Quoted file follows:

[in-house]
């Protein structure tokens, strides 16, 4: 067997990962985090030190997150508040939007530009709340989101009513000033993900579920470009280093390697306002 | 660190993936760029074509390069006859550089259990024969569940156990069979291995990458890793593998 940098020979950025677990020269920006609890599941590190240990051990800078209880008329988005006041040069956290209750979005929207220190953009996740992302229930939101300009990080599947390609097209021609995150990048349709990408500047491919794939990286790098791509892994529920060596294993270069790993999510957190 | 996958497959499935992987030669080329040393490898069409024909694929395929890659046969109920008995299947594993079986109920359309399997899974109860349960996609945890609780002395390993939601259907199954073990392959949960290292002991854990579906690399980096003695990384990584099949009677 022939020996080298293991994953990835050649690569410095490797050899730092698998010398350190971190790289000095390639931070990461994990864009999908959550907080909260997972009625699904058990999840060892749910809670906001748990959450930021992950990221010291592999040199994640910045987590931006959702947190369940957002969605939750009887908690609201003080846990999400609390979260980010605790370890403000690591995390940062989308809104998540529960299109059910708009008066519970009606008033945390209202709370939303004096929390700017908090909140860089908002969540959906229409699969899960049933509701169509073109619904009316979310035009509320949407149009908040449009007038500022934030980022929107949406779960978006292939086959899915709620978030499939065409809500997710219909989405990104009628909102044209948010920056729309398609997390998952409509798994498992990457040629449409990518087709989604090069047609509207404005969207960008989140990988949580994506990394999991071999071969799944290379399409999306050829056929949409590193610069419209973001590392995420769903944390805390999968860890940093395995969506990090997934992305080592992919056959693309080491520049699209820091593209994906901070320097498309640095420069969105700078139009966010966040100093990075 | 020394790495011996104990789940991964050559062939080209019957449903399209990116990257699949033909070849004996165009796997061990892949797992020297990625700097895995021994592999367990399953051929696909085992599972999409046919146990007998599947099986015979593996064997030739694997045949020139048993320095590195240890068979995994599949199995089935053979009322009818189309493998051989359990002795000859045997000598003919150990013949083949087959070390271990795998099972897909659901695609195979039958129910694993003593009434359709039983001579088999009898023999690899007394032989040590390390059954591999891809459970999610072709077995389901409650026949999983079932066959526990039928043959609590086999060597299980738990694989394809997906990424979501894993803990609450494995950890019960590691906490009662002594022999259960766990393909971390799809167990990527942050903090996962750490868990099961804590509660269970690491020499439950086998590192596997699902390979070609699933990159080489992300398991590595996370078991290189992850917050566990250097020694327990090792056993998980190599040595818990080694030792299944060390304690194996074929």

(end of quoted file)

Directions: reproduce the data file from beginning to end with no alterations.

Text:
[in-house]
């Protein structure tokens, strides 16, 4: 067997990962985090030190997150508040939007530009709340989101009513000033993900579920470009280093390697306002 | 660190993936760029074509390069006859550089259990024969569940156990069979291995990458890793593998 940098020979950025677990020269920006609890599941590190240990051990800078209880008329988005006041040069956290209750979005929207220190953009996740992302229930939101300009990080599947390609097209021609995150990048349709990408500047491919794939990286790098791509892994529920060596294993270069790993999510957190 | 996958497959499935992987030669080329040393490898069409024909694929395929890659046969109920008995299947594993079986109920359309399997899974109860349960996609945890609780002395390993939601259907199954073990392959949960290292002991854990579906690399980096003695990384990584099949009677 022939020996080298293991994953990835050649690569410095490797050899730092698998010398350190971190790289000095390639931070990461994990864009999908959550907080909260997972009625699904058990999840060892749910809670906001748990959450930021992950990221010291592999040199994640910045987590931006959702947190369940957002969605939750009887908690609201003080846990999400609390979260980010605790370890403000690591995390940062989308809104998540529960299109059910708009008066519970009606008033945390209202709370939303004096929390700017908090909140860089908002969540959906229409699969899960049933509701169509073109619904009316979310035009509320949407149009908040449009007038500022934030980022929107949406779960978006292939086959899915709620978030499939065409809500997710219909989405990104009628909102044209948010920056729309398609997390998952409509798994498992990457040629449409990518087709989604090069047609509207404005969207960008989140990988949580994506990394999991071999071969799944290379399409999306050829056929949409590193610069419209973001590392995420769903944390805390999968860890940093395995969506990090997934992305080592992919056959693309080491520049699209820091593209994906901070320097498309640095420069969105700078139009966010966040100093990075 | 020394790495011996104990789940991964050559062939080209019957449903399209990116990257699949033909070849004996165009796997061990892949797992020297990625700097895995021994592999367990399953051929696909085992599972999409046919146990007998599947099986015979593996064997030739694997045949020139048993320095590195240890068979995994599949199995089935053979009322009818189309493998051989359990002795000859045997000598003919150990013949083949087959070390271990795998099972897909659901695609195979039958129910694993003593009434359709039983001579088999009898023999690899007394032989040590390390059954591999891809459970999610072709077995389901409650026949999983079932066959526990039928043959609590086999060597299980738990694989394809997906990424979501894993803990609450494995950890019960590691906490009662002594022999259960766990393909971390799809167990990527942050903090996962750490868990099961804590509660269970690491020499439950086998590192596997699902390979070609699933990159080489992300398991590595996370078991290189992850917050566990250097020694327990090792056993998980190599040595818990080694030792299944060390304690194996074929």